It’s a bit early, but we wanted to give you a head’s-up about what voters could see on the ballot come November 2014.
Senate President Pro Tem Darrell Steinberg, D-Sacramento, told the Sacramento Press Club this week that he is launching an effort to make major changes in California’s storied direct democracy system.
Specifically, Steinberg wants to allow the Legislature to place initiatives on the ballot, including measures to raise taxes, by a majority vote of lawmakers. It currently takes a two-thirds vote to do that.
He also wants to allow the Legislature, with the consent of initiative backers and the governor, to make changes in an initiative after signatures are turned in to county officials. That’s something that could help with fixing errors and allow the Legislature and backers of efforts to address the overall issue without it having to go to the ballot.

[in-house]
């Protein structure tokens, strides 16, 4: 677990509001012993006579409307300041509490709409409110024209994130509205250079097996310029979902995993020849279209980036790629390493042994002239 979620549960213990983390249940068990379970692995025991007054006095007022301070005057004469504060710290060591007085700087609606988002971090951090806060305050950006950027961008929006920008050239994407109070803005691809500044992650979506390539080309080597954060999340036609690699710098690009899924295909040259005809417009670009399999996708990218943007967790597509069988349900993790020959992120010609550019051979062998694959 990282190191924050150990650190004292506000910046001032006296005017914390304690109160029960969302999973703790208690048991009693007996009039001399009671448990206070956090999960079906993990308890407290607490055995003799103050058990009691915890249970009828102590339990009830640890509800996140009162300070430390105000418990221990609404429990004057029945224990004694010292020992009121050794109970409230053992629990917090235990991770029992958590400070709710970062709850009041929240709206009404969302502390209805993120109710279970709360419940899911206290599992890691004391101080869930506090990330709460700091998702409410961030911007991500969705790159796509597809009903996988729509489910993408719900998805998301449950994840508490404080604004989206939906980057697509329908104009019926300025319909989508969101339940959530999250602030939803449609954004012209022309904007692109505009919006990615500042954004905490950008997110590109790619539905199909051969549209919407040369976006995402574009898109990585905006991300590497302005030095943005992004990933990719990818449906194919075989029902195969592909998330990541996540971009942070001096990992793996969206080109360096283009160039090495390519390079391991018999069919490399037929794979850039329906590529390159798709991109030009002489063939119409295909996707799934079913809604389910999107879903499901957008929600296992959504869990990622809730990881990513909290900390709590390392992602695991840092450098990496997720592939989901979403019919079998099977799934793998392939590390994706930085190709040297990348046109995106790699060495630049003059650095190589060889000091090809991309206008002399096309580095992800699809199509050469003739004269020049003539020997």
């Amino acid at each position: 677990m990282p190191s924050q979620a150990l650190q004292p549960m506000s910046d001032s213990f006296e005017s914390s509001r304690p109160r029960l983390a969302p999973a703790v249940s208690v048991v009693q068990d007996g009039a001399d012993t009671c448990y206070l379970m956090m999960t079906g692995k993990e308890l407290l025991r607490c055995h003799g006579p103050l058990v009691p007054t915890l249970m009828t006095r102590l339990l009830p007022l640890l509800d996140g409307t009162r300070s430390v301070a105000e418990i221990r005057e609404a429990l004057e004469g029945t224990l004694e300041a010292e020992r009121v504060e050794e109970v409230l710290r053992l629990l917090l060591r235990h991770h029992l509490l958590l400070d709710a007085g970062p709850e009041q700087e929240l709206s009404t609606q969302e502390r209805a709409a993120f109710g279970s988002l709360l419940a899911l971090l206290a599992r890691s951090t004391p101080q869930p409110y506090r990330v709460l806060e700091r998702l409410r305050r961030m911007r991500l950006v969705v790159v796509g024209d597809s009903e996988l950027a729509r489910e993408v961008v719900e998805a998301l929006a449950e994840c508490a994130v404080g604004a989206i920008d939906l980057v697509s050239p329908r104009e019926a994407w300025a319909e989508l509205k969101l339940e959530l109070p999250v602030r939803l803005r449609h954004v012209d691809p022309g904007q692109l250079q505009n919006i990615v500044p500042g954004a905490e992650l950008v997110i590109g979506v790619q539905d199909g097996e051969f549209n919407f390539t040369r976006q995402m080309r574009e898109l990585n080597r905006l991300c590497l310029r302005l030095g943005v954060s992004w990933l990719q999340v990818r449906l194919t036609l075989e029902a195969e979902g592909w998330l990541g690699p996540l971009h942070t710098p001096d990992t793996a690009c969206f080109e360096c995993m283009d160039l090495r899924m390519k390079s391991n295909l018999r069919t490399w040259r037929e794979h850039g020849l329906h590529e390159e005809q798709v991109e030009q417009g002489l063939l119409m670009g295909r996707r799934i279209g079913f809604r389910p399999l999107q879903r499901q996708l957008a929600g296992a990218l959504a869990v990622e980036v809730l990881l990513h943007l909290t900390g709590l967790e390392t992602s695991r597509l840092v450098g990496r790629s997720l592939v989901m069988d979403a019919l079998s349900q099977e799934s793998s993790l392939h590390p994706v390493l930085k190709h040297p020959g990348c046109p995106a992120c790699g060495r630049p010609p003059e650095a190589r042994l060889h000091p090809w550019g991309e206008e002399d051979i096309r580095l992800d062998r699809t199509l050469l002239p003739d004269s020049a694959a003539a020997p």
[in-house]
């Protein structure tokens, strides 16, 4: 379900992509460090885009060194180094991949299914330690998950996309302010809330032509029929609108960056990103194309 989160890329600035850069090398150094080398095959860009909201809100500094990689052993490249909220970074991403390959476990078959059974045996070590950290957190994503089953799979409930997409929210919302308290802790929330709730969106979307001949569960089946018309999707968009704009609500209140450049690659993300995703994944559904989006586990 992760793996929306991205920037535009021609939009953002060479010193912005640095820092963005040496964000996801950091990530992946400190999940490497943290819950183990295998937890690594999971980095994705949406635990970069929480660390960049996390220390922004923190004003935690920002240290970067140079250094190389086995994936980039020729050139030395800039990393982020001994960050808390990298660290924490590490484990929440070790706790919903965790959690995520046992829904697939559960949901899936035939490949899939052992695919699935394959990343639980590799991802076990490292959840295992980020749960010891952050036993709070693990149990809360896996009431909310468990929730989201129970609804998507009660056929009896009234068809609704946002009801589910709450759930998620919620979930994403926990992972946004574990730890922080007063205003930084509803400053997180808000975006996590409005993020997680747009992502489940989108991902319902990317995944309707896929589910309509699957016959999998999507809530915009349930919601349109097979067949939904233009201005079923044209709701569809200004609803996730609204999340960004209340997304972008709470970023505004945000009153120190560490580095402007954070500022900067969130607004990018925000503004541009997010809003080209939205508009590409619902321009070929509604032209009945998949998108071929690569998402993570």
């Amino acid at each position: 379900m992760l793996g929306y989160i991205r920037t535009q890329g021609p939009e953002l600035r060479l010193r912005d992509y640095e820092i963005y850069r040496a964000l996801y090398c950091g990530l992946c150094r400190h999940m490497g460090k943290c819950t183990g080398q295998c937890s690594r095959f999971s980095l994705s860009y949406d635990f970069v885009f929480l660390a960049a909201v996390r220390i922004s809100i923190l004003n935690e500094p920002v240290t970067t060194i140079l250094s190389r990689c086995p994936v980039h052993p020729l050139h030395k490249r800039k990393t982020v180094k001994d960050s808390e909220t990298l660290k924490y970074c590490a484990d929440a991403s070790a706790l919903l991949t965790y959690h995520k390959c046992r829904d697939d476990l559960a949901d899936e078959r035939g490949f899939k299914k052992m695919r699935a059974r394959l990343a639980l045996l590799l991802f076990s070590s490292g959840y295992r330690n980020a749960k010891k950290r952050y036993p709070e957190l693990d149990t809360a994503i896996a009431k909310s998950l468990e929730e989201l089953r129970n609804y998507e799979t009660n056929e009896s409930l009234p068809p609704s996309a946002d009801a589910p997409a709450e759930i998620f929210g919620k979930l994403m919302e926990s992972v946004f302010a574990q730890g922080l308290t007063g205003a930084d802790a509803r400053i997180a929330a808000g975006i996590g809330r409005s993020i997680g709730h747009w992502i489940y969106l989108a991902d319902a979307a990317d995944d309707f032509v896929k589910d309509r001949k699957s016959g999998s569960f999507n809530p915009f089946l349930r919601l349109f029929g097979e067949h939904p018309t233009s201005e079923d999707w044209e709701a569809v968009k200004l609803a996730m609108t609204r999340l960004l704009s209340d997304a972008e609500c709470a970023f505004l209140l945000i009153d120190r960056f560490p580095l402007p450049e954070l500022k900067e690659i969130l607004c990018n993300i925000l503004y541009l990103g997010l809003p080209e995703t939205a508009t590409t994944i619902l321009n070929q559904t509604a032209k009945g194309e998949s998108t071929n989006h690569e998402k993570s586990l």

Finally, Steinberg wants all initiatives to face a review by the Legislature after 10 years, meaning they could be changed or repealed with the consent of the governor.
Now, we’ve seen many reform efforts come and go – or, frankly, never get off the ground – but Steinberg said he’s serious about getting his ideas on the ballot.
"I believe in the initiative, but I also believe strongly that it should be an outlet, not a shadow government," he said.
Steinberg said he will start his efforts in earnest next year.
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This article appeared on page C – 1 of the San Francisco Chronicle